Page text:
It's our third week in the Guyanese rainforest, and we've hiked out to the base of a small but fast-moving waterfall to see what plants we can collect around the wet rock face. Getting to it involves scrambling over a series of large boulders with long drops to one side. It would be a nerve-wracking climb at the best of times, but as we get about a third of the way up, it starts to pour in that abrupt fashion particular to the tropics. The mossy rocks instantly become slippery to the touch, and it isn't clear whether it's less dangerous to keep going or try descending back the way we've come.

We decide to keep going, and manage to get to the rock face to make some collections, including a few delicate orchids clinging to the stone. But it's obvious we aren't going to get back down the way we've come. One of the field assistants who has stayed below circles around and cuts a path through the dense forest near the top of the falls. It's an alternate way out, but we still have to get up to the head of the trail he's cut. That means climbing a near-vertical wall of wet cut-grass, a plant named for its hand-slicing capacity. I press myself into it, grab the cut-grass and try to scramble up. Anytime I stop scrambling for a moment, I start to backslide, slipping down the grassy wall toward the huge boulders and rushing water below.


Waterfalls curve around a bend near the top of a tepui | (Courtesy of the author/Courtesy Narratively)

After a few minutes of frenzied activity, I peek my head over the top of the wall. As someone with a profound snake phobia, I'm considering that the ill-timed appearance of one right now would be the end of me. The universe must have laughed at that thought, because just then, what looks like a terrier-sized rat pokes its face out of the bushes inches in front of me. I'm so startled that I nearly lose my grip and plummet to a grisly fate below.

Some deeply buried instinct for survival thankfully surfaces just in time and I grab the grass before the point of no return. It takes the entirety of my willpower to remain motionless in front of what turns out to be a creature the Guyanese call a labba: Cuniculus paca, a harmless South American rodent that can reach up to 25 pounds. Making our way back to our field site, feeling the exhaustion that follows in the wake of a flood of adrenaline, it occurs to me that I've just risked life and limb for the sake of some dried plants.

It's May 2009. We're a team of two American botanists, a local flora expert, two field assistants, a local guide and observer from the Amerindian community on whose land we are collecting specimens, and me, a Canadian PhD. student in plant systematics. We're here in Guyana to conduct a "general sampling" of the flora of an understudied region of the Guiana Shield, a billion-year-old, Precambrian geological formation along the northeastern edge of South America. This means that we'll be collecting anything and everything, from tiny clumps of moss right up to samples from the tallest trees of the canopy. It's difficult and hazardous work, but this expedition will bring in more than 700 collections belonging to 90 different plant families, some species of which may be new to science.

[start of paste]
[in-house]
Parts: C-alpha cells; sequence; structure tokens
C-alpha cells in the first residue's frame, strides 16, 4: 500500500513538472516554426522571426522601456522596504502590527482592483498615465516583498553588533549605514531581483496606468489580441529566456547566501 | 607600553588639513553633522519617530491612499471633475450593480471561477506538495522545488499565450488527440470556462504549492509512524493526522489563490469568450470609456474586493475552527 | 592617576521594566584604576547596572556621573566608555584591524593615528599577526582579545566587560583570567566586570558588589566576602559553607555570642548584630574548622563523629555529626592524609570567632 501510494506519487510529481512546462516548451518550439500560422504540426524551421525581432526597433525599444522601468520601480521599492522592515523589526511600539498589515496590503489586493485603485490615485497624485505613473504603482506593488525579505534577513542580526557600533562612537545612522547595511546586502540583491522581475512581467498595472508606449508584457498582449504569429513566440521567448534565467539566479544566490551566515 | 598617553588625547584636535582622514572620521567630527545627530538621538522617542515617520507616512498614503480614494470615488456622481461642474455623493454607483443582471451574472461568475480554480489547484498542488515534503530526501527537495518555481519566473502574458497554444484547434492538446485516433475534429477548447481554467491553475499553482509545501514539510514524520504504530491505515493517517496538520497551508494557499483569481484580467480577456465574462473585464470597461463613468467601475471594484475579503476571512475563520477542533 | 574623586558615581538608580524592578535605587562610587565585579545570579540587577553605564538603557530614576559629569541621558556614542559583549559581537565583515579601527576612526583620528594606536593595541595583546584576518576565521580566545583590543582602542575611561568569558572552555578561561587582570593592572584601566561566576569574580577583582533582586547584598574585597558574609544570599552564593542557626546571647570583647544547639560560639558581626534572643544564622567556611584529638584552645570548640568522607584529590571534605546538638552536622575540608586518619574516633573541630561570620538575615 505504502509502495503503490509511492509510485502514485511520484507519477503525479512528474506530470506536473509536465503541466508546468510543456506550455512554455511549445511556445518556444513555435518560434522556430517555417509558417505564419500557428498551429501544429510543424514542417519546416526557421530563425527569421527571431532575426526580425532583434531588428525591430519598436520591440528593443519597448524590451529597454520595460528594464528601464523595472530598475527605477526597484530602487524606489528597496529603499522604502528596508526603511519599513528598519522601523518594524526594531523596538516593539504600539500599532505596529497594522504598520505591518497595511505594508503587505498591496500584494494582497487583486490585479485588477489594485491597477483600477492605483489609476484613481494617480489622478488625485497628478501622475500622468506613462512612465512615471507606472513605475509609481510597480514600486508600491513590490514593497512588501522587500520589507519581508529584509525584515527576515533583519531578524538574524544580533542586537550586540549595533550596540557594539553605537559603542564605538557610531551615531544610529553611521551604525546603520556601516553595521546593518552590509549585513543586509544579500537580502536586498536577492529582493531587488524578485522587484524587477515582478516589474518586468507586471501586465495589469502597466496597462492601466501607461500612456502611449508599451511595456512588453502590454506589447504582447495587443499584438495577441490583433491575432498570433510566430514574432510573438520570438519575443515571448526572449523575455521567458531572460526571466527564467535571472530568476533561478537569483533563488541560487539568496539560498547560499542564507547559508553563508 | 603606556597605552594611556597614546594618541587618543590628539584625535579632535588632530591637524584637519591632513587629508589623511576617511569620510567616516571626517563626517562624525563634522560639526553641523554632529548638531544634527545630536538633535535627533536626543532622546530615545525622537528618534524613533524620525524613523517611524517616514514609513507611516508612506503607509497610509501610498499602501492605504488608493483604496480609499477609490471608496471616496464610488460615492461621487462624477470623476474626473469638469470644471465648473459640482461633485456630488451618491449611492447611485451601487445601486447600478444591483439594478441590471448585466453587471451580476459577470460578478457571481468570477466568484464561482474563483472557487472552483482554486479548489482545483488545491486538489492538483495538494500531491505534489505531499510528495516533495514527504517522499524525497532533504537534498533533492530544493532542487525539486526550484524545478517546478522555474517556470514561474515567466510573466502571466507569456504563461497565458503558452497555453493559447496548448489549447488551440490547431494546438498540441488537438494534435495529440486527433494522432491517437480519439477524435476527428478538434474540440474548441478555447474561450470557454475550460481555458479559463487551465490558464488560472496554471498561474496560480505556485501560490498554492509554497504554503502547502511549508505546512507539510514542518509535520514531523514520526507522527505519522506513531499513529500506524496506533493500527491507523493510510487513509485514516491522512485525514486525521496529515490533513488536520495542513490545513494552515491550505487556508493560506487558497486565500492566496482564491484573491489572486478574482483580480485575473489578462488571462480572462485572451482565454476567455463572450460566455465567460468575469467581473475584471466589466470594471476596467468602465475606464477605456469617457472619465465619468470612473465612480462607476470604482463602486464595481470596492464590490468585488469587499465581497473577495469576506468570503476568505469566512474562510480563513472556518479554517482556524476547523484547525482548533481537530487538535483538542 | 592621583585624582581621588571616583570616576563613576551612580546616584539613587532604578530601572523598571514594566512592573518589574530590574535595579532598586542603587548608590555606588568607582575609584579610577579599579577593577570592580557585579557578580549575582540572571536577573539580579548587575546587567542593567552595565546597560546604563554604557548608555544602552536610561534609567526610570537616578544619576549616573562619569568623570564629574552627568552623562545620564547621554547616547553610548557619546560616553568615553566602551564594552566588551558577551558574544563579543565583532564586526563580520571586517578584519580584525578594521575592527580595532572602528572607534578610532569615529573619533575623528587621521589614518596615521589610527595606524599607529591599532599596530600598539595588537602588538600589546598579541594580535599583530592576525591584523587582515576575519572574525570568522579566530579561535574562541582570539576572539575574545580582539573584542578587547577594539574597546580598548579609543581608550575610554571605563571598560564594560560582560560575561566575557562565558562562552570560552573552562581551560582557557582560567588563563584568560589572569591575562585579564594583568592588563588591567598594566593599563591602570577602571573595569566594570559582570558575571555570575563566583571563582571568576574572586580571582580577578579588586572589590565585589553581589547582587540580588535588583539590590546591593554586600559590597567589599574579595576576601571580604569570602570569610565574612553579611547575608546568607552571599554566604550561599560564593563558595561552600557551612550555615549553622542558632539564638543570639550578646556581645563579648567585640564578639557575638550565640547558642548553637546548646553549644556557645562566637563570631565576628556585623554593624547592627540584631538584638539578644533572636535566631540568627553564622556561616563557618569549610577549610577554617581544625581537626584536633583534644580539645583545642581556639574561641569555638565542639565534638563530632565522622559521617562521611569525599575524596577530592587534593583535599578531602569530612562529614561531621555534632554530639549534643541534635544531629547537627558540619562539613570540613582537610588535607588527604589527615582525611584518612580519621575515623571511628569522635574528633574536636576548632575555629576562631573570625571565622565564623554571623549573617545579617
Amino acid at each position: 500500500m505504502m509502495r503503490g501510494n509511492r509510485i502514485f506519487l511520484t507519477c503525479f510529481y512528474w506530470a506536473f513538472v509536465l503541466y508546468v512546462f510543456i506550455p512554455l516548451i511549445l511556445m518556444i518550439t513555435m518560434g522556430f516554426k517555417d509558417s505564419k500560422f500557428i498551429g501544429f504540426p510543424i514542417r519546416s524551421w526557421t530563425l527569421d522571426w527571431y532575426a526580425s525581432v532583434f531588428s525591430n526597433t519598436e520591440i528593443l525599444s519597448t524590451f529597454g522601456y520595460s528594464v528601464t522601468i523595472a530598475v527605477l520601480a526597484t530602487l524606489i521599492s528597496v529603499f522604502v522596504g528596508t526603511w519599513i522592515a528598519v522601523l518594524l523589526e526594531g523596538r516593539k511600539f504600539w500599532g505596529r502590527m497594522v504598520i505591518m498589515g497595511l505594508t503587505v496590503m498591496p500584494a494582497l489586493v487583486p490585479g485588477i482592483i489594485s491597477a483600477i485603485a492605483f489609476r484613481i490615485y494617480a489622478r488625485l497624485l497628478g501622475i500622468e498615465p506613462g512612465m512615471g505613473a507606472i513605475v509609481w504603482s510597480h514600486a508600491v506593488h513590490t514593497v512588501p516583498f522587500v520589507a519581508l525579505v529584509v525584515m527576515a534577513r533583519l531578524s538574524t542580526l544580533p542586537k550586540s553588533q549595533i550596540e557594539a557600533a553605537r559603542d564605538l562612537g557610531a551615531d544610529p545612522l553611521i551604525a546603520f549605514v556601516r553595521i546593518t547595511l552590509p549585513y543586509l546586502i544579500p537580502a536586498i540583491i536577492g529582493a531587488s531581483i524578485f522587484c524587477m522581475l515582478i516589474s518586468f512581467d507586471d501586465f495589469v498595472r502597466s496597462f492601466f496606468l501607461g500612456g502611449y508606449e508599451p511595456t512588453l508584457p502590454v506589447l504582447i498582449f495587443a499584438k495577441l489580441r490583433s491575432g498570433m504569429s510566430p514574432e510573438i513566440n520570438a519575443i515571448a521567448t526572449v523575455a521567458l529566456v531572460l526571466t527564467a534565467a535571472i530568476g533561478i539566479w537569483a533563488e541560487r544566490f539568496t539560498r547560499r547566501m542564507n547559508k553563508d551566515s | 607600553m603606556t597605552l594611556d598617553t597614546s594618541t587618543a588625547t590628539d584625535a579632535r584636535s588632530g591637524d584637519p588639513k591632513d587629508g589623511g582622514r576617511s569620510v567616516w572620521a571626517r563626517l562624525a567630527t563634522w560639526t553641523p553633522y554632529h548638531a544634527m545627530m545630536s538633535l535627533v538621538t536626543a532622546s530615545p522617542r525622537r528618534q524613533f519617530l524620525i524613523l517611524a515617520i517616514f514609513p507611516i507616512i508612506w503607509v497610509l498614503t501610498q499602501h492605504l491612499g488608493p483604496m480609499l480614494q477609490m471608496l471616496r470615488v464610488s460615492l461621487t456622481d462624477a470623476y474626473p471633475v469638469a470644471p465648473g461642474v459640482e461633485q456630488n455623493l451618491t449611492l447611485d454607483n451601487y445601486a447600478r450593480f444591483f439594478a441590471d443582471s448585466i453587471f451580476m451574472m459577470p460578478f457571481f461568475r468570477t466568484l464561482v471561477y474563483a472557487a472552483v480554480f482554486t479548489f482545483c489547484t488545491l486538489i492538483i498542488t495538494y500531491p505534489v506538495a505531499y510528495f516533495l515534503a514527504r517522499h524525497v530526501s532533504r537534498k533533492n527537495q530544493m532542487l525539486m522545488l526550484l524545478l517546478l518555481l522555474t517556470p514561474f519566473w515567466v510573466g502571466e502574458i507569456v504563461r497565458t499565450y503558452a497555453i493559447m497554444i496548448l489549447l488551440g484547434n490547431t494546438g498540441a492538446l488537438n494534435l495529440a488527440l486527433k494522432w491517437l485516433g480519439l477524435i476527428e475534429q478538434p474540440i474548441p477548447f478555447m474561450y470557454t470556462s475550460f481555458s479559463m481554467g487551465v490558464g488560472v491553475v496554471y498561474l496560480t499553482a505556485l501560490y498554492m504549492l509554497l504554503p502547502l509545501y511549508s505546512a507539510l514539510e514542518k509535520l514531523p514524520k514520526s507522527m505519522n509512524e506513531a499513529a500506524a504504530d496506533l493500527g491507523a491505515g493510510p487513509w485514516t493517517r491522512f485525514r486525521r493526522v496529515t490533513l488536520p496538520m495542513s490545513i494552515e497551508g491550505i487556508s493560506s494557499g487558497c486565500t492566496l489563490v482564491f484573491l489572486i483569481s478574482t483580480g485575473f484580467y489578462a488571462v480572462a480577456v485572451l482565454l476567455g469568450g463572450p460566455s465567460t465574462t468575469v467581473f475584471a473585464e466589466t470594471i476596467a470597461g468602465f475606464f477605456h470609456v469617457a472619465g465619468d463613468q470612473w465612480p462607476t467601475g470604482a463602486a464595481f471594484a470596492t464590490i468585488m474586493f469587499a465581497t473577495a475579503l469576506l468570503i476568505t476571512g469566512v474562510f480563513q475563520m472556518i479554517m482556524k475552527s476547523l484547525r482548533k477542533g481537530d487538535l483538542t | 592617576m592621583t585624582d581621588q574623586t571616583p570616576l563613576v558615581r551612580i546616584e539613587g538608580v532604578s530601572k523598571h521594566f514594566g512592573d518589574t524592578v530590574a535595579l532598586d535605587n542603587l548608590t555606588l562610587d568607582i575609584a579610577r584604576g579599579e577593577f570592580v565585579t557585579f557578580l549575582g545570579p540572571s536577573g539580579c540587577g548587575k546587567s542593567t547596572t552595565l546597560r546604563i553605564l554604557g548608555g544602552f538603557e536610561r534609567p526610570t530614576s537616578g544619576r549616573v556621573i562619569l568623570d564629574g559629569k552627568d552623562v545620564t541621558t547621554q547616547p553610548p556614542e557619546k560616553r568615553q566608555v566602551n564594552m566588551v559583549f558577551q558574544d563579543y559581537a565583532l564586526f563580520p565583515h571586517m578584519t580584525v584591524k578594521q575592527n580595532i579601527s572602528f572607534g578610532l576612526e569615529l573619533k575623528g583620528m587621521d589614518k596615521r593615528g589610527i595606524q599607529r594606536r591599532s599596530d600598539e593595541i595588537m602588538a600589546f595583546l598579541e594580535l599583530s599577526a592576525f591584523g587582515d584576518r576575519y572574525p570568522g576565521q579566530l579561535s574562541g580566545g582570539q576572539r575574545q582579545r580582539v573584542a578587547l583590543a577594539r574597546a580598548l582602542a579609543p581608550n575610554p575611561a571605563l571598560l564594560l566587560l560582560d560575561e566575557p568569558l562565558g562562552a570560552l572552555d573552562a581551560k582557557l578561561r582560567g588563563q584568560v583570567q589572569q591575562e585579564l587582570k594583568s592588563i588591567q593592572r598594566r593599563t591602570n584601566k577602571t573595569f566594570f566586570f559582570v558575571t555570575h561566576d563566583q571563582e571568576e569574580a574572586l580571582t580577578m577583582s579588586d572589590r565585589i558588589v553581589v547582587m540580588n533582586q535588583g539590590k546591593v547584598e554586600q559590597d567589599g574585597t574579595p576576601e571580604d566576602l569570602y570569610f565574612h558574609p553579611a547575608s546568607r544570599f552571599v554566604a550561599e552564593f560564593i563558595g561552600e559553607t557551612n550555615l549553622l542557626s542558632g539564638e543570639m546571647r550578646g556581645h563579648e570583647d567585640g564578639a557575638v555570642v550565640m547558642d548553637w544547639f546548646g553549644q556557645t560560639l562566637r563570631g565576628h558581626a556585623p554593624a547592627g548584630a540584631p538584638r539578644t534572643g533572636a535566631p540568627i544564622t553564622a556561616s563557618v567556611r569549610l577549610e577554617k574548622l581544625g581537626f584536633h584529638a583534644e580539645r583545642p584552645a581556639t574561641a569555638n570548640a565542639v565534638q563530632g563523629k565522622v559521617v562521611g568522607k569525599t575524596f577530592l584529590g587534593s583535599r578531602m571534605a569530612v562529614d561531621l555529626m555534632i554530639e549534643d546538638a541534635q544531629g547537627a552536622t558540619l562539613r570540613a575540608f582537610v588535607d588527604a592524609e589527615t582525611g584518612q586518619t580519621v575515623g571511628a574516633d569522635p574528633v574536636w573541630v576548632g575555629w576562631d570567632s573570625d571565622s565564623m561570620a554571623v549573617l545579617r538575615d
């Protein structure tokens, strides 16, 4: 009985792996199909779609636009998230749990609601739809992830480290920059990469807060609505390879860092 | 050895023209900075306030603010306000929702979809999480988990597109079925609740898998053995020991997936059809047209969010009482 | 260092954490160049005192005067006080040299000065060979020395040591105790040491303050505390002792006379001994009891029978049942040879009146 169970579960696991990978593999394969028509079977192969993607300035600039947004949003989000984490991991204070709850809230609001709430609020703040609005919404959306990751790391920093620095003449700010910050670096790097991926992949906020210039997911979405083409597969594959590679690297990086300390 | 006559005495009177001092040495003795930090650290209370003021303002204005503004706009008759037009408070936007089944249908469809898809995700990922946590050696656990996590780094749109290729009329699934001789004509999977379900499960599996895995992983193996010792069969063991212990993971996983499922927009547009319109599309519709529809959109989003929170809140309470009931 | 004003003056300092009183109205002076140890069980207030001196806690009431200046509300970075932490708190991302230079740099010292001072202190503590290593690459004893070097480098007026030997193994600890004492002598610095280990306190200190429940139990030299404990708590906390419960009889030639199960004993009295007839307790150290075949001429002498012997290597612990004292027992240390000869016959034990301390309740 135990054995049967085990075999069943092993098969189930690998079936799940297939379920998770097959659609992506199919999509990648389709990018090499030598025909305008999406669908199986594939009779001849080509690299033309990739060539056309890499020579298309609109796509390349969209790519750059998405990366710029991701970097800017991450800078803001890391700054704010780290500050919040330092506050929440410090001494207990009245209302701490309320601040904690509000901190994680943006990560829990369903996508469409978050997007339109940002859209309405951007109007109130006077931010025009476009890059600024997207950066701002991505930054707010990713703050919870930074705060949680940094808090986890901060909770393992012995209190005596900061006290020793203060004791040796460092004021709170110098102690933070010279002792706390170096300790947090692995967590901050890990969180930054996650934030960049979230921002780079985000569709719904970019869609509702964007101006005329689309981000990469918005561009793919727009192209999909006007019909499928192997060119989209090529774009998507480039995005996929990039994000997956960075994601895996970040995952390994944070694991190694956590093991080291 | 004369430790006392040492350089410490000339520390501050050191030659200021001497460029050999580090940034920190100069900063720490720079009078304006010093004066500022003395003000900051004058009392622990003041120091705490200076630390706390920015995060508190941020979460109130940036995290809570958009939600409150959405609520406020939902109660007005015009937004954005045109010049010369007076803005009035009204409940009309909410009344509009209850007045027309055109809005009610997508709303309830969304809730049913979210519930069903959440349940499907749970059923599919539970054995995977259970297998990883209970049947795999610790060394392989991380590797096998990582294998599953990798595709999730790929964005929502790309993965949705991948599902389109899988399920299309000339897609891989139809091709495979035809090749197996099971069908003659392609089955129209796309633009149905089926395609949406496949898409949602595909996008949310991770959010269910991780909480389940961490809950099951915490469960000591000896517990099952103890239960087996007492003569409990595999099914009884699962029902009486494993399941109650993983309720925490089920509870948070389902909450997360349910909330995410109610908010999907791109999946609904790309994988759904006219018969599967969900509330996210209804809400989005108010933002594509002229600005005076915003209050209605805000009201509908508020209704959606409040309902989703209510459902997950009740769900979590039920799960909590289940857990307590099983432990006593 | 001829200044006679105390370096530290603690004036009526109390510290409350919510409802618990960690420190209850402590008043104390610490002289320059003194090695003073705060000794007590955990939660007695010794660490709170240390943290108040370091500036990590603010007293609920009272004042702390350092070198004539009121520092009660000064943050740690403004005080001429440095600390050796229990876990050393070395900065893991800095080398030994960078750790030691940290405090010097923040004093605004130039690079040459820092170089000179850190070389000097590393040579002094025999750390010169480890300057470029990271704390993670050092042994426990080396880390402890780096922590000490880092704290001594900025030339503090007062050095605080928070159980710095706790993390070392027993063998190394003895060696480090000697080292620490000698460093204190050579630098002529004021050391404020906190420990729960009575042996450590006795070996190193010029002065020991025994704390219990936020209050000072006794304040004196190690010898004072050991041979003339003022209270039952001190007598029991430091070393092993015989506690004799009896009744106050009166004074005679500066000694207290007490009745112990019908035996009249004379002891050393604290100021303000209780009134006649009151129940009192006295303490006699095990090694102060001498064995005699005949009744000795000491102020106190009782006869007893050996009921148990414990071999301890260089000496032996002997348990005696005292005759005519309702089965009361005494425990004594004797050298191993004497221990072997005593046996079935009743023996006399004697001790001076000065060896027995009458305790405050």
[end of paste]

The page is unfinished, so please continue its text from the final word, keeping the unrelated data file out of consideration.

The expedition leader and I are legume specialists, so we'll be keeping a particular eye out for plants in that family. Depending on the abundance of a given plant, we'll take anywhere from one to 10 collections of it. Each sample will be pressed and attached to a heavy sheet of paper labeled with descriptions of what it is and where it came from. In any case where only a single collection of a plant can be made, it will always go to the University of Guyana, because this is their flora. Any additional samples will be distributed to the foremost herbaria (plant specimen collections) of the world: the Smithsonian, London's Kew Gardens, New York, Paris, the Netherlands, and elsewhere. Researchers all over the world will use them to investigate scientific questions about the plants and ecosystems that exist here — and how they may be changing.


Looking down the Kako River, a tabletop mountain, or tepui, is seen in the background. | (Courtesy of the author/Courtesy Narratively)

We are traveling by boat up the Mazaruni and Kako rivers, east of the Venezuelan border in the Pakaraima Mountains. We set up camp for a few days and make day hikes, moving slowly over the terrain, collecting whatever we find, unless the plant is potentially rare or threatened, and then it is left alone — better it remain unknown but alive.

Each day we hike a new area with different terrain: mountainside, swamp, riverbank, a patch of savannah. Here in Guyana, the mountains are of a flat-topped variety called tepuis, or tabletop mountains, unique to this part of the world. They jut abruptly up through the jungle in isolation, rather than as a continuous range, like a series of ancient tree stumps grown over with moss — making each one home to a group of unique indigenous plant species.

At the moment, we are days from what I would recognize as a hospital, and the heat and humidity of the tropics make infection and exhaustion real threats, narrowing the margin of error should something go wrong. A lifetime of being close to help and having access to modern medicine has made me dangerously complacent about the types of risks that come with isolation, and I'm in my 20s, so I think I'm immortal anyway.

Today, we're collecting near a swamp. The other two botanists and the two field assistants, Delph and Timo, have set out into the swamp to see what interesting specimens may be found there. Knowing how common water snakes are in this region, my phobia and I have opted to stay by the edge of the water and catalog what I can find there. I collect for a time, but my teammates are gone for what ends up being hours.

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